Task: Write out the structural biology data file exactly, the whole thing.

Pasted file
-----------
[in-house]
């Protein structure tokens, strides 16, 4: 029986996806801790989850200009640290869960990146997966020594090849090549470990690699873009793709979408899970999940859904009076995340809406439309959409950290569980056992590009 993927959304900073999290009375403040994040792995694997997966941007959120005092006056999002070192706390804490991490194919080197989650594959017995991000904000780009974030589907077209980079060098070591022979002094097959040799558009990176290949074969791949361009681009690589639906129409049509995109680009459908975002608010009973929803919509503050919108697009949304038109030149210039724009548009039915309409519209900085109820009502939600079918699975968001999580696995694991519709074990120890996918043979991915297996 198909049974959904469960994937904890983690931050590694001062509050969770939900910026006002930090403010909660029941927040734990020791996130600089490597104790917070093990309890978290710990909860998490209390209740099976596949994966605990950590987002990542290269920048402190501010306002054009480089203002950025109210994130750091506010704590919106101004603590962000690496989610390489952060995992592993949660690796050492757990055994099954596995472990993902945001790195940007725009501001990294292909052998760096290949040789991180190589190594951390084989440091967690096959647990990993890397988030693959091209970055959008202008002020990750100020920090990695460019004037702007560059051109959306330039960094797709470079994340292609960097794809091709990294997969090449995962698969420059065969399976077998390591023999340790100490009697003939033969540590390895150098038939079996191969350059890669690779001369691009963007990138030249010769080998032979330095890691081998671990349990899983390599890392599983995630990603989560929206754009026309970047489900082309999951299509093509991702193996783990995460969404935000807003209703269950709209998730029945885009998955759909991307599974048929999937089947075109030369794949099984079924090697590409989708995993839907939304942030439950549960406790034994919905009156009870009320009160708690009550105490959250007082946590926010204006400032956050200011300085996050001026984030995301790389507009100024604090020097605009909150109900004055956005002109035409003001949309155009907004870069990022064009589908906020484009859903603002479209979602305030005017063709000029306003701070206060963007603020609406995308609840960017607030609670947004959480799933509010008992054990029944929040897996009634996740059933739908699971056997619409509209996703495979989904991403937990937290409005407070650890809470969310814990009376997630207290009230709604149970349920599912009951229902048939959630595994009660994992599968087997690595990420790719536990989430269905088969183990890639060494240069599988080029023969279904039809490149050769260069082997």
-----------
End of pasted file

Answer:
[in-house]
């Protein structure tokens, strides 16, 4: 029986996806801790989850200009640290869960990146997966020594090849090549470990690699873009793709979408899970999940859904009076995340809406439309959409950290569980056992590009 993927959304900073999290009375403040994040792995694997997966941007959120005092006056999002070192706390804490991490194919080197989650594959017995991000904000780009974030589907077209980079060098070591022979002094097959040799558009990176290949074969791949361009681009690589639906129409049509995109680009459908975002608010009973929803919509503050919108697009949304038109030149210039724009548009039915309409519209900085109820009502939600079918699975968001999580696995694991519709074990120890996918043979991915297996 198909049974959904469960994937904890983690931050590694001062509050969770939900910026006002930090403010909660029941927040734990020791996130600089490597104790917070093990309890978290710990909860998490209390209740099976596949994966605990950590987002990542290269920048402190501010306002054009480089203002950025109210994130750091506010704590919106101004603590962000690496989610390489952060995992592993949660690796050492757990055994099954596995472990993902945001790195940007725009501001990294292909052998760096290949040789991180190589190594951390084989440091967690096959647990990993890397988030693959091209970055959008202008002020990750100020920090990695460019004037702007560059051109959306330039960094797709470079994340292609960097794809091709990294997969090449995962698969420059065969399976077998390591023999340790100490009697003939033969540590390895150098038939079996191969350059890669690779001369691009963007990138030249010769080998032979330095890691081998671990349990899983390599890392599983995630990603989560929206754009026309970047489900082309999951299509093509991702193996783990995460969404935000807003209703269950709209998730029945885009998955759909991307599974048929999937089947075109030369794949099984079924090697590409989708995993839907939304942030439950549960406790034994919905009156009870009320009160708690009550105490959250007082946590926010204006400032956050200011300085996050001026984030995301790389507009100024604090020097605009909150109900004055956005002109035409003001949309155009907004870069990022064009589908906020484009859903603002479209979602305030005017063709000029306003701070206060963007603020609406995308609840960017607030609670947004959480799933509010008992054990029944929040897996009634996740059933739908699971056997619409509209996703495979989904991403937990937290409005407070650890809470969310814990009376997630207290009230709604149970349920599912009951229902048939959630595994009660994992599968087997690595990420790719536990989430269905088969183990890639060494240069599988080029023969279904039809490149050769260069082997």